Granted the oil is a big deal in the Chanukah story, but do we really need all the extra calories?! And there is more to the story than oil. In fact the word Chanukah is a combination of two Hebrew words, Chanu – Ch which means they rested (chanu) on the 25th Chaf Hay. This was the day that they rested from the battle with the might Greek Syrian army after declaring victory. Now that was a miracle! 5000 vs. 60,000?!

Add in the issue around the carbs and gevald, it’s time for a diet. This year it works out good, since January 1 is only a few days after Chanukah, you can start your diet fresh.

Chanukah has been accused of being a minor holiday. The fact is that nothing about Jewish holidays are minor. There is always something major to apply in our lives. So what’s with the oil? 

Our bodies are like an olive, our souls are like oil. The oil is what is consumed and illuminates. But in order the get the oil out of the olive we need to crush and squeeze the olive.

The squeeze is no fun, the crush doesn’t feel very good, but ah, when the oil comes out and you put your potatoes or dough in it and squeeze a little of that strawberry jelly in and a little powdered sugar on that top, bam, that is delicious.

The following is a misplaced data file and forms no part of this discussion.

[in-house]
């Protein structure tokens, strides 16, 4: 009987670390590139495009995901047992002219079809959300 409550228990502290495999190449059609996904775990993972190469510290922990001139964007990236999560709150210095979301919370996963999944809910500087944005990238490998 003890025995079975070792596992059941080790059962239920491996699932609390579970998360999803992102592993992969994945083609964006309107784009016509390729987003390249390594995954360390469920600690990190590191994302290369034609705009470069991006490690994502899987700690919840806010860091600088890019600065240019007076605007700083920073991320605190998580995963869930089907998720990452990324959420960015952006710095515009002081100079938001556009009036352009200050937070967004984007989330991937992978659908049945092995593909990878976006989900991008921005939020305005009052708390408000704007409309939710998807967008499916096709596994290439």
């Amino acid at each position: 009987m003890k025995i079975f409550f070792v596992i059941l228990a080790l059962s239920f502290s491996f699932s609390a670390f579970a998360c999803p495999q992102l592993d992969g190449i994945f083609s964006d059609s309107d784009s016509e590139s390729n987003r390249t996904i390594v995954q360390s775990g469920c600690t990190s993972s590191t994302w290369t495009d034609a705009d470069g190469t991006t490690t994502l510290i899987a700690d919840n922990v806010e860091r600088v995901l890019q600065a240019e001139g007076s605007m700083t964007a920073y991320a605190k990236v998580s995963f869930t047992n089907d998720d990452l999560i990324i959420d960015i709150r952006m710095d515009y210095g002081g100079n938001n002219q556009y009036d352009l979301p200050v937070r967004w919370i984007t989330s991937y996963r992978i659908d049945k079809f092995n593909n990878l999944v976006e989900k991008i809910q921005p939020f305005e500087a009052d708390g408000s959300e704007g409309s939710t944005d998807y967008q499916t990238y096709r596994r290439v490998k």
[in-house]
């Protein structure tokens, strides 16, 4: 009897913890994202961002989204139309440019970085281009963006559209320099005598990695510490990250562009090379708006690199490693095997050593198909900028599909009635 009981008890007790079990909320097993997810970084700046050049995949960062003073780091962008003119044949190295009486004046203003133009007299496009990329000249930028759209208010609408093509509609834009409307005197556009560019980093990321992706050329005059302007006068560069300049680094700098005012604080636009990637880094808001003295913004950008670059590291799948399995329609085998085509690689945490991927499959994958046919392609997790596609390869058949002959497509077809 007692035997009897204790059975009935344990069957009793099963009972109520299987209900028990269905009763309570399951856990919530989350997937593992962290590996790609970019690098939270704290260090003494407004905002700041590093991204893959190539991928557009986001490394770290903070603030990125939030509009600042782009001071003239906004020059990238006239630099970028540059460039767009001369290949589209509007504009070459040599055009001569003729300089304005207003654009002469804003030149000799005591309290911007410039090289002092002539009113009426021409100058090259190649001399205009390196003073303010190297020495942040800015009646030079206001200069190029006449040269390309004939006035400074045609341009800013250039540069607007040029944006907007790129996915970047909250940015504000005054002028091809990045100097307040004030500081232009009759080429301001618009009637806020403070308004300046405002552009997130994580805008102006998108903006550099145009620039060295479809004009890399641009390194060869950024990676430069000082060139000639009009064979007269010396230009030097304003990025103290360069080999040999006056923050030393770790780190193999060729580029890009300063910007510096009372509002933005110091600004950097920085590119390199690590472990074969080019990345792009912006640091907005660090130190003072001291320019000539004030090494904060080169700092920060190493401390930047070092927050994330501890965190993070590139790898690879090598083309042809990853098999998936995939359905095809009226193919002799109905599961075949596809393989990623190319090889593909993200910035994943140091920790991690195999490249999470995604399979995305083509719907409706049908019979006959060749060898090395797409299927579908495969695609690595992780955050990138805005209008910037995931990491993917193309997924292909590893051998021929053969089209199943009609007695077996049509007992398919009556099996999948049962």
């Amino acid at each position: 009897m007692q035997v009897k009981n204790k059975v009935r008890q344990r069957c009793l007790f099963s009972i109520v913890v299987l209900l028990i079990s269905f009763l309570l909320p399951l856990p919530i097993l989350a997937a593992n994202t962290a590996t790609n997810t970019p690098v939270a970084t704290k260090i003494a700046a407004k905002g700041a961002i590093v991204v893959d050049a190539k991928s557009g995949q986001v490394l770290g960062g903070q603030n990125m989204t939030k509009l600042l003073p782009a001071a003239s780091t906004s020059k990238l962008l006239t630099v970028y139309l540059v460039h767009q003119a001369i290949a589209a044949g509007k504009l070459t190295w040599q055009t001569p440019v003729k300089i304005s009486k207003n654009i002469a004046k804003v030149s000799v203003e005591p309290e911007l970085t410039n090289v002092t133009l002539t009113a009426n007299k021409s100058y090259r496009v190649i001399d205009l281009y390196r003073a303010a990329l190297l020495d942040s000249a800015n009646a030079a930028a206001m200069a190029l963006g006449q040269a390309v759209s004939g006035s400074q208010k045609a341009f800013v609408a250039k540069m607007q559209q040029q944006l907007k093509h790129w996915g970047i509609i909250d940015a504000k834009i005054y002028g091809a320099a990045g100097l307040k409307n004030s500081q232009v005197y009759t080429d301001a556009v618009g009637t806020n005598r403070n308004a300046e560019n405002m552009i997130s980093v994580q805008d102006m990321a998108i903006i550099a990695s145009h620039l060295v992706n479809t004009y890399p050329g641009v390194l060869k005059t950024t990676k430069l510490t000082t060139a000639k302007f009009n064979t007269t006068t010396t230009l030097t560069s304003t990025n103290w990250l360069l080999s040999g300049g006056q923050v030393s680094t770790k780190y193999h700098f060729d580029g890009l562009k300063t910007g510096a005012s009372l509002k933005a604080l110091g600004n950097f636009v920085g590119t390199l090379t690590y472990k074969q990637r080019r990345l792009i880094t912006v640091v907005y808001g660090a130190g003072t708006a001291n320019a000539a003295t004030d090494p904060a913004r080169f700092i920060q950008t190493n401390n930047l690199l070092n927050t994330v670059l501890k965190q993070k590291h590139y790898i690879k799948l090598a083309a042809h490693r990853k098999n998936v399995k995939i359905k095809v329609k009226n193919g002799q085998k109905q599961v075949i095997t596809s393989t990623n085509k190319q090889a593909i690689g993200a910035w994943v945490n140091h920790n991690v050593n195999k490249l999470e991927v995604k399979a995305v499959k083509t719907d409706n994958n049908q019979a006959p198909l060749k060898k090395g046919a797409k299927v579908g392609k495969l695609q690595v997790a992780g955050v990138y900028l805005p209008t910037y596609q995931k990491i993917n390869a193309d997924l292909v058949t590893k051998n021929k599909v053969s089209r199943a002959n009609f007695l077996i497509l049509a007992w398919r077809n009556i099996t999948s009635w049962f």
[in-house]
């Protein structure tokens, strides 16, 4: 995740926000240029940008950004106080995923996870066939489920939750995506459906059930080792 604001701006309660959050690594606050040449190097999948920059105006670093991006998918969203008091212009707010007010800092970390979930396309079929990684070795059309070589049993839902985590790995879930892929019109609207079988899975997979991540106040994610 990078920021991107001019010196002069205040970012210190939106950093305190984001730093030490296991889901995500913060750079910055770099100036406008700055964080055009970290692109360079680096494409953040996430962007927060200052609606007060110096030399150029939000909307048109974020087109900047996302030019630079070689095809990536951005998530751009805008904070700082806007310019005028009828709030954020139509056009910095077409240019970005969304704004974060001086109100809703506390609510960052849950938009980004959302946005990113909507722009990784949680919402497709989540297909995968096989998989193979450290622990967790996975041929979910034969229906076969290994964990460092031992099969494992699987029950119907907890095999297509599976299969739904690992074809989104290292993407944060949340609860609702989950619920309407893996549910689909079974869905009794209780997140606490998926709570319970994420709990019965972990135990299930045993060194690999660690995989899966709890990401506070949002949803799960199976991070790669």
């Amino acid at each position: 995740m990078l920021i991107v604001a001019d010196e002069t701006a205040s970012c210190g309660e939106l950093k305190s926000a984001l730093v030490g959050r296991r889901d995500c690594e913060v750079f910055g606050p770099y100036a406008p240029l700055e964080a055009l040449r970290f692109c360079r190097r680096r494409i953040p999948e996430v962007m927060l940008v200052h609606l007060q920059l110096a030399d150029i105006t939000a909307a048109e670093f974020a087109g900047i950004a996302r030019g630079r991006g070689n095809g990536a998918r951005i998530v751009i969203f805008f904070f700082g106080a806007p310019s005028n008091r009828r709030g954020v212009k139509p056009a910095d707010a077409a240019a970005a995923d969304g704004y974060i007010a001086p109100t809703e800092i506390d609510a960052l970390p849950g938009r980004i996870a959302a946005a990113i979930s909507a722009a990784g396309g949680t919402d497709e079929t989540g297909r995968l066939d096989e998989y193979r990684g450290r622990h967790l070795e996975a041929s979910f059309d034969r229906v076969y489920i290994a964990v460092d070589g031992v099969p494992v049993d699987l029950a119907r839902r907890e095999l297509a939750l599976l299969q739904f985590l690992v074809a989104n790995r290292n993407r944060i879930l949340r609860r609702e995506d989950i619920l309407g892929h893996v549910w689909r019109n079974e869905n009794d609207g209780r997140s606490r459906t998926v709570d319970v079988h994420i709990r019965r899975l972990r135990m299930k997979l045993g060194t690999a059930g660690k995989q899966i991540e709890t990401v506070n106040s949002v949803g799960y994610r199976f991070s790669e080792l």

The Rebbe taught us that once upon a time the Divine plan was for external squeezing. We’ve faced challenges from without throughout the ages. But times are a changin, we are called upon to find the squeeze from within. Recognizing that although we have abundance and for the most part live in a safe and embracing world, our soul still yearns for connection and divine experiencing. 

We can liberate the soul from the olive by turning the olive into a partner. Harness the body for G-dly things. See the body as part of the mission. Use the tools of our modern world in the service of Hashem and in making the world a more G-dly and goodly place.

This is the new squeeze. To dig inside and let the oil flow through and with the body and light up the world!

So enjoy those latkes, doughnuts and put the squeeze on.

Good Shabbos and Happy Chanukah!
 Rabbi Mendel Schusterman

Thanks to my brother, Rabbi Eliyahu Schusterman, of Chabad Intown, Atlanta, for sharing the above thought.